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Full-Text Articles in Philosophy

How Secular Should Democracy Be? A Cross-Disciplinary Study Of Catholicism And Islam In Promoting Public Reason, David Ingram, David Ingram Oct 2014

How Secular Should Democracy Be? A Cross-Disciplinary Study Of Catholicism And Islam In Promoting Public Reason, David Ingram, David Ingram

Philosophy: Faculty Publications and Other Works

I argue that the same factors (strategic and principled) that motivated Catholicism to champion liberal democracy are the same that motivate 21st Century Islam to do the same. I defend this claim by linking political liberalism to democratic secularism. Distinguishing institutional, political, and epistemic dimensions of democratic secularism, I show that moderate forms of political and epistemic secularism are most conducive to fostering the kind of public reasoning essential to democratic legitimacy. This demonstration draws upon the ambivalent impact of Indonesia’s Islamic parties in advancing universal social justice aims as against more sectarian policies.


Poverty Knowledge, Coercion, And Social Rights: A Discourse Ethical Contribution To Social Epistemology, David Ingram Jan 2014

Poverty Knowledge, Coercion, And Social Rights: A Discourse Ethical Contribution To Social Epistemology, David Ingram

Philosophy: Faculty Publications and Other Works

In today’s America the persistence of crushing poverty in the midst of staggering affluence no longer incites the righteous jeremiads it once did. Resigned acceptance of this paradox is fueled by a sense that poverty lies beyond the moral and technical scope of government remediation. The failure of experts to reach agreement on the causes of poverty merely exacerbates our despair. Are the causes internal to the poor – reflecting their more or less voluntary choices? Or do they emanate from structures beyond their control (but perhaps amenable to government remediation)? If both of these explanations are true (as I ...


The Public Sphere As Site Of Emancipation And Enlightenment: A Discourse Theoretic Critique Of Digital Communication, David Ingram, Asaf Bar-Tura Jan 2014

The Public Sphere As Site Of Emancipation And Enlightenment: A Discourse Theoretic Critique Of Digital Communication, David Ingram, Asaf Bar-Tura

Philosophy: Faculty Publications and Other Works

Habermas claims that an inclusive public sphere is the only deliberative forum for generating public opinion that satisfies the epistemic and normative conditions underlying legitimate decision-making. He adds that digital technologies and other mass media need not undermine – but can extend – rational deliberation when properly instituted. This paper draws from social epistemology and technology studies to demonstrate the epistemic and normative limitations of this extension. We argue that current online communication structures fall short of satisfying the required epistemic and normative conditions. Furthermore, the extent to which Internet-based communications contribute to legitimate democratic opinion and will formation depends on the ...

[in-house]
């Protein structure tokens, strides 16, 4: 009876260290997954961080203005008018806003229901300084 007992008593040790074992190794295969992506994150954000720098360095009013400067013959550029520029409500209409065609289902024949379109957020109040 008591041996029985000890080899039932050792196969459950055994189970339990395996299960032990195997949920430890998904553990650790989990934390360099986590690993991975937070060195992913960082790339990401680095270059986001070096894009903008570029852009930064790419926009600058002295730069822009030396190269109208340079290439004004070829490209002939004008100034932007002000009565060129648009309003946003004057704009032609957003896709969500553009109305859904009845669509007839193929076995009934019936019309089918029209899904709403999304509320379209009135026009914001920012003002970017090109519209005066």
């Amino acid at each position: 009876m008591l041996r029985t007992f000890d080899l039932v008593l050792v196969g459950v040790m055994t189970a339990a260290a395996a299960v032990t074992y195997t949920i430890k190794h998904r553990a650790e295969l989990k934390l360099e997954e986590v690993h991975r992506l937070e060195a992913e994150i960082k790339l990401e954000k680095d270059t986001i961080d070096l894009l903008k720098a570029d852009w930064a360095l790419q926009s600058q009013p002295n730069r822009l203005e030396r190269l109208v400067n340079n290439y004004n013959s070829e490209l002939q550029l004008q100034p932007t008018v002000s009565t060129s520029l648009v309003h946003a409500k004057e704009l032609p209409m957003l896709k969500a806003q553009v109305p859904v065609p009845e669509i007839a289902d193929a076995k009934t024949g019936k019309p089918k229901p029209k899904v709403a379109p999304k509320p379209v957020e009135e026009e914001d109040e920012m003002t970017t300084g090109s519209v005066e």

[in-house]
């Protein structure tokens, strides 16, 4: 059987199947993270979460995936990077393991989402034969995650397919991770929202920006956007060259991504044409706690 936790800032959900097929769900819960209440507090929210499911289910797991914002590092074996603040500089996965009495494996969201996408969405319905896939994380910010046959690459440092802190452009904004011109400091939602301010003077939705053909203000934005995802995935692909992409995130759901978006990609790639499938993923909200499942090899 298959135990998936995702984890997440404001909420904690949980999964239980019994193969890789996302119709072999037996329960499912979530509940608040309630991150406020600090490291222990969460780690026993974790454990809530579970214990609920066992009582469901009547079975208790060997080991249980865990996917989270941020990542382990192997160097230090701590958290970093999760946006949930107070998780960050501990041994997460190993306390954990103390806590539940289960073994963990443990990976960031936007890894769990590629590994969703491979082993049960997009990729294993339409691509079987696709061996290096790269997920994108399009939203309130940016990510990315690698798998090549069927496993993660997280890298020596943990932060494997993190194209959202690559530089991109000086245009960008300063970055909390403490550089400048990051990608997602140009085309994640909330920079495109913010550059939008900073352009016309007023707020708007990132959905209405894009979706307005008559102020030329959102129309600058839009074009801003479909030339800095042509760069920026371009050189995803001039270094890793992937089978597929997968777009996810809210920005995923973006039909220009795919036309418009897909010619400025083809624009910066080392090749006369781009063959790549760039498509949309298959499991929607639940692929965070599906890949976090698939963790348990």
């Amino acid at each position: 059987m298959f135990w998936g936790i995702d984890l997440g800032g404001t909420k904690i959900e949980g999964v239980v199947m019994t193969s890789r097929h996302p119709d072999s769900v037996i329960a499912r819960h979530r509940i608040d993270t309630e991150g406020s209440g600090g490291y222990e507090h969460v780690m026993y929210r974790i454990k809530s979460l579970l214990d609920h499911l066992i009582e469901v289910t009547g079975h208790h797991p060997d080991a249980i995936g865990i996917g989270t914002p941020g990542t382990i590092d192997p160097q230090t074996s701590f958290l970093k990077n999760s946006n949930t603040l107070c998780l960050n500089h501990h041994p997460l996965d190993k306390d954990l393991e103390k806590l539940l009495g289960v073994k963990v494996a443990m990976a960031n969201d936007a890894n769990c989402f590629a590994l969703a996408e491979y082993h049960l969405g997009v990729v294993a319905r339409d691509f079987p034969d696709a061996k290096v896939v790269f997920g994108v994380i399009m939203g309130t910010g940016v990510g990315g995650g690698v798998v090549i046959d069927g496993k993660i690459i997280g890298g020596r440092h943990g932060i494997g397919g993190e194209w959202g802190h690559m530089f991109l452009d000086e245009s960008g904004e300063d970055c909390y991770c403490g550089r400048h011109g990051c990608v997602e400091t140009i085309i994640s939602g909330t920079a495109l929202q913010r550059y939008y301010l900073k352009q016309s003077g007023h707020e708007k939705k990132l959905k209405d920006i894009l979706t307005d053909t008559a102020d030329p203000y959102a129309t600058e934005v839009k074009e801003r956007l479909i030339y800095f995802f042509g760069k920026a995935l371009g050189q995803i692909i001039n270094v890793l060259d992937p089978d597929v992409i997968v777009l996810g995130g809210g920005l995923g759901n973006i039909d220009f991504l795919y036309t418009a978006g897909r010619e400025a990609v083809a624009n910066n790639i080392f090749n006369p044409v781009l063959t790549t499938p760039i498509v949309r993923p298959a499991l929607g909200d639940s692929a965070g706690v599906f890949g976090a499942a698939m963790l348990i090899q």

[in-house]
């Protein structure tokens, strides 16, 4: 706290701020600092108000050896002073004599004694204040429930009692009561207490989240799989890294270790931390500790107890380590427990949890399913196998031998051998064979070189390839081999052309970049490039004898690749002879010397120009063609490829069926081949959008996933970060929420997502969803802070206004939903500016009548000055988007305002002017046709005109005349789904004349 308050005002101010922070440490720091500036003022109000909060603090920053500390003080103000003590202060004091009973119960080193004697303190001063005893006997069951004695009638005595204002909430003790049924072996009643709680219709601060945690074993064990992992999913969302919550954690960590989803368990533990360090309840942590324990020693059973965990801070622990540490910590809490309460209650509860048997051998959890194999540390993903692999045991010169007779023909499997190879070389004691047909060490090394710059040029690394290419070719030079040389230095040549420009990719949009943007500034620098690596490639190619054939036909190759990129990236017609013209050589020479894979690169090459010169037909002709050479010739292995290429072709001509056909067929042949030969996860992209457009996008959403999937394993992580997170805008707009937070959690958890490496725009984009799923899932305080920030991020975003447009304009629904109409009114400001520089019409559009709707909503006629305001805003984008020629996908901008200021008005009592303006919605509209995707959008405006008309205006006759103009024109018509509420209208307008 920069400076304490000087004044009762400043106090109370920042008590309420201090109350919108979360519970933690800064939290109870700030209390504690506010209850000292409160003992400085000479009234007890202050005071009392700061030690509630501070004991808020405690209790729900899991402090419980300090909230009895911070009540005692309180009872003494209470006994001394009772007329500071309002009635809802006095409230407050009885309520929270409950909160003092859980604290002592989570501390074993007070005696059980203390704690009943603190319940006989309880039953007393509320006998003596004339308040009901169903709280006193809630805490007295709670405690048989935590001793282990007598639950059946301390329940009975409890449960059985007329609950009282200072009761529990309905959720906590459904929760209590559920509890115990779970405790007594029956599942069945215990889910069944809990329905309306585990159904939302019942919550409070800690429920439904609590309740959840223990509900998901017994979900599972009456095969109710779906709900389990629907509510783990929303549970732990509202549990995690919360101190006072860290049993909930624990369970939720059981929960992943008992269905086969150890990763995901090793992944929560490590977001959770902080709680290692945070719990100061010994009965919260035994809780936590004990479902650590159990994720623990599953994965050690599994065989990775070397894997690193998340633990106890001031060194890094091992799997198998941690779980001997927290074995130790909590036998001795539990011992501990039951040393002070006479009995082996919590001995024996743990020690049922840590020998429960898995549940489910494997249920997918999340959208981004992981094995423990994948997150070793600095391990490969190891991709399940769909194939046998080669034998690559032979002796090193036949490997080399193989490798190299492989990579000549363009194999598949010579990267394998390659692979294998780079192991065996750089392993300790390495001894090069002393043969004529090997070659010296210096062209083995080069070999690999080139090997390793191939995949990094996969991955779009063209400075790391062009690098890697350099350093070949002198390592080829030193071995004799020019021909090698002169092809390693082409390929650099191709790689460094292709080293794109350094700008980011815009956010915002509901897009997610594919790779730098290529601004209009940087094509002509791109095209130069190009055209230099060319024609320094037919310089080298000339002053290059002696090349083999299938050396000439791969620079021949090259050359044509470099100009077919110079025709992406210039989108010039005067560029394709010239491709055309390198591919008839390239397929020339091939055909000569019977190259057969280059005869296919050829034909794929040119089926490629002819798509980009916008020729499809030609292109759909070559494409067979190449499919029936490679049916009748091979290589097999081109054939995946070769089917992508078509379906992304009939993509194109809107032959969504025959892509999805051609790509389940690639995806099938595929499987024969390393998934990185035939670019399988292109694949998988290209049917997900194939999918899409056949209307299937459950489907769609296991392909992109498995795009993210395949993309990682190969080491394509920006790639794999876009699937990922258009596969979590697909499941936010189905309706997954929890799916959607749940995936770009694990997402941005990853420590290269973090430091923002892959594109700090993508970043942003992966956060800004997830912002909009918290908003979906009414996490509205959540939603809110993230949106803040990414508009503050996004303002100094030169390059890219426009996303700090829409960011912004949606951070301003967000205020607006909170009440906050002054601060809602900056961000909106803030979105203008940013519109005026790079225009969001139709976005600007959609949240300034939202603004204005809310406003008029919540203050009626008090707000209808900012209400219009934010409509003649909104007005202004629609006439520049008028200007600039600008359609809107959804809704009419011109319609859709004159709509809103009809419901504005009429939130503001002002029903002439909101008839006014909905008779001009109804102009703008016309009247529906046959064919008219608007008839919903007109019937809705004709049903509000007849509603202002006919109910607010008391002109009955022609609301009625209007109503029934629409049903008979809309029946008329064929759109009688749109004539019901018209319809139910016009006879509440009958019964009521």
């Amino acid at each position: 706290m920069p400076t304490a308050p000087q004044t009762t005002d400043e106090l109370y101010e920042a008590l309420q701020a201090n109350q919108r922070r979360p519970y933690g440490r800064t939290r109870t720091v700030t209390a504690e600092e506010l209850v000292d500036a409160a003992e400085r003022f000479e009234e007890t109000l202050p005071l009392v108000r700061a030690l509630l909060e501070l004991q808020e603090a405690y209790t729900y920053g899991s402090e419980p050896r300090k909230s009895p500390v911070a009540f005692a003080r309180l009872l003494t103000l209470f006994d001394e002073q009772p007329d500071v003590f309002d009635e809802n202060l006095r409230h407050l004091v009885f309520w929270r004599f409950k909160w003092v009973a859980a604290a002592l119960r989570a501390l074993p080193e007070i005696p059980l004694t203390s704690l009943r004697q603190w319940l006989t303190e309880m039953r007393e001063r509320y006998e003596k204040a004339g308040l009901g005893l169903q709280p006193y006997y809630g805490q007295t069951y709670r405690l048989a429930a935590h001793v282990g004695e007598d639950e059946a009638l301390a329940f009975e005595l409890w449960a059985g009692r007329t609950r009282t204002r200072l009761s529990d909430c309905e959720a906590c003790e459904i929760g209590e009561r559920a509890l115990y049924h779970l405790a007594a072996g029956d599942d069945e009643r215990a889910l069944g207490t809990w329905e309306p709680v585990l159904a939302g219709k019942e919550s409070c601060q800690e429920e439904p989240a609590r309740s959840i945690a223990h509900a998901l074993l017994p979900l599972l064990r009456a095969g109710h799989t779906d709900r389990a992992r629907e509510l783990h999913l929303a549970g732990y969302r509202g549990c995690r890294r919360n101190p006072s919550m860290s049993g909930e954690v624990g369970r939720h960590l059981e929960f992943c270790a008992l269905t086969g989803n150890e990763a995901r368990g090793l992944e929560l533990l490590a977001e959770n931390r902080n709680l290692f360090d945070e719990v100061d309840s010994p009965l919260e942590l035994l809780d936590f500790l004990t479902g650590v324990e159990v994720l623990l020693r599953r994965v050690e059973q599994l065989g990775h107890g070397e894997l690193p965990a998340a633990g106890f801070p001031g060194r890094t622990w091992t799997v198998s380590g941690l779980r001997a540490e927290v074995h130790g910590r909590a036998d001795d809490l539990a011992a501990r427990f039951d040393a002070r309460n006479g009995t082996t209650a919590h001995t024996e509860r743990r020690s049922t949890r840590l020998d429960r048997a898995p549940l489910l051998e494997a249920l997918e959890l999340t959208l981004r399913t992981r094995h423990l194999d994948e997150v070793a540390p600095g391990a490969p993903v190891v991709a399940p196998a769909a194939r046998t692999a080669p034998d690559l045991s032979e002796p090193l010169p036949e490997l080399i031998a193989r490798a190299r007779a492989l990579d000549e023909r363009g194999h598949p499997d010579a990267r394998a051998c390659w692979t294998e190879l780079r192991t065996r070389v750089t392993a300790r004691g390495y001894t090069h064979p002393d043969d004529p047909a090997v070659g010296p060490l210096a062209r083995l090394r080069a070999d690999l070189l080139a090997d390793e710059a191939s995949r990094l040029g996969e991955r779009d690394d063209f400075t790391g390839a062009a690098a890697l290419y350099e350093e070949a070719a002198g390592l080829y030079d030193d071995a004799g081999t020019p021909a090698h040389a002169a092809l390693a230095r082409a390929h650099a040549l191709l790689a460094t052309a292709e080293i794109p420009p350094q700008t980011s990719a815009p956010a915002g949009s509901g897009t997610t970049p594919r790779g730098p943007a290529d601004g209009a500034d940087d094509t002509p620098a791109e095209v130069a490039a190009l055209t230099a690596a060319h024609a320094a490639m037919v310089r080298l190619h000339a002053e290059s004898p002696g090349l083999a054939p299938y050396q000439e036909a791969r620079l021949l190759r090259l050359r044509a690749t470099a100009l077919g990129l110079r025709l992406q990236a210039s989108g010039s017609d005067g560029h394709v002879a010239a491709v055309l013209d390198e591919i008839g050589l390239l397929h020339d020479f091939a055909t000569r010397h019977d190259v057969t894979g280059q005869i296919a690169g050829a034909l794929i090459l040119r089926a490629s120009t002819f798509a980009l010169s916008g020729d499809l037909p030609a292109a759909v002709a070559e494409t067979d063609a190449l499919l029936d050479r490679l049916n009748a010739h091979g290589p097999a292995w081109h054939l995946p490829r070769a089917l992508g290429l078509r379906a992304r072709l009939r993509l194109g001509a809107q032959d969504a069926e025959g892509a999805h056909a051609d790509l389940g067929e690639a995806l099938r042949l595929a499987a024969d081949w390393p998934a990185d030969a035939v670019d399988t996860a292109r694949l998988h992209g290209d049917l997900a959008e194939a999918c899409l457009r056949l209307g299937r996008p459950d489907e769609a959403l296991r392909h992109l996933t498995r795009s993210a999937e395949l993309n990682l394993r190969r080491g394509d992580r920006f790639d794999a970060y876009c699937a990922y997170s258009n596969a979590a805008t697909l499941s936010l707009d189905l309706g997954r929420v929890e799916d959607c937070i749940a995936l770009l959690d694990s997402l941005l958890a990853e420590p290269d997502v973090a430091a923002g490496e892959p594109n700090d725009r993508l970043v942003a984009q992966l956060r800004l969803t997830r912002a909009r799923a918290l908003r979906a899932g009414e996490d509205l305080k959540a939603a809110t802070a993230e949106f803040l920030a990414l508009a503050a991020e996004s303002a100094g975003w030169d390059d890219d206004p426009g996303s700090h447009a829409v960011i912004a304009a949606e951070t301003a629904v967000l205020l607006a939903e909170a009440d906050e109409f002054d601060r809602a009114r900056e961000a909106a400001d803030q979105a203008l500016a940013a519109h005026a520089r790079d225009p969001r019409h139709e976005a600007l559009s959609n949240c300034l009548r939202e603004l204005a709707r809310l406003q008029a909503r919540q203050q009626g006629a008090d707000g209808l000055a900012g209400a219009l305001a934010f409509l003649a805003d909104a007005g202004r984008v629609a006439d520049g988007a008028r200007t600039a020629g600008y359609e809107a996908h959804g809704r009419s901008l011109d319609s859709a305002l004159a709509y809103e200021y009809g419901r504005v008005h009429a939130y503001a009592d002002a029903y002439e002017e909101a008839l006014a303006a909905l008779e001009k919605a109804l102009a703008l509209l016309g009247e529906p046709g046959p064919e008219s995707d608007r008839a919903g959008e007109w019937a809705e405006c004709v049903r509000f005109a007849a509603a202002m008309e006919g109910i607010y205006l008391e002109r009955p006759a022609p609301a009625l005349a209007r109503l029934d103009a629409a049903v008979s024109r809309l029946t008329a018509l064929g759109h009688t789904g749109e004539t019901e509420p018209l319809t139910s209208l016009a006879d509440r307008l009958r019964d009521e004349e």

Of Sweatshops And Human Subsistence: Habermas On Human Rights, David Ingram Jan 2009

Of Sweatshops And Human Subsistence: Habermas On Human Rights, David Ingram

Philosophy: Faculty Publications and Other Works

In this paper I argue that the discourse theoretic account of human rights defended by Jürgen Habermas contains a fruitful tension that is obscured by its dominant tendency to identify rights with legal claims. This weakness in Habermas’s account becomes manifest when we examine how sweatshops diminish the secure enjoyment of subsistence, which Habermas himself (in recognition of the UDHR) recognizes as a human right. Discourse theories of human rights are unique in tying the legitimacy of human rights to democratic deliberation and consensus. So construed, their specific meaning and force is the outcome of historical political struggle. However ...


Foucault And Habermas, David Ingram Jan 2005

Foucault And Habermas, David Ingram

Philosophy: Faculty Publications and Other Works

The article is a comprehensive comparison of Foucault and Habermas which focuses on their distinctive styles of critical theory. The article maintains that Foucault's virtue ethical understanding of aesthetic self-realization as a form of resistance to normalizing practices provides counterpoint to Habermas's more juridical approach to institutional justice and the critique of ideology. The article contains an extensive discussion of their respective treatments of speech action, both strategic and communicative, and concludes by addressing Foucault's understanding of parrhesia as a non-discursive form of truth-telling.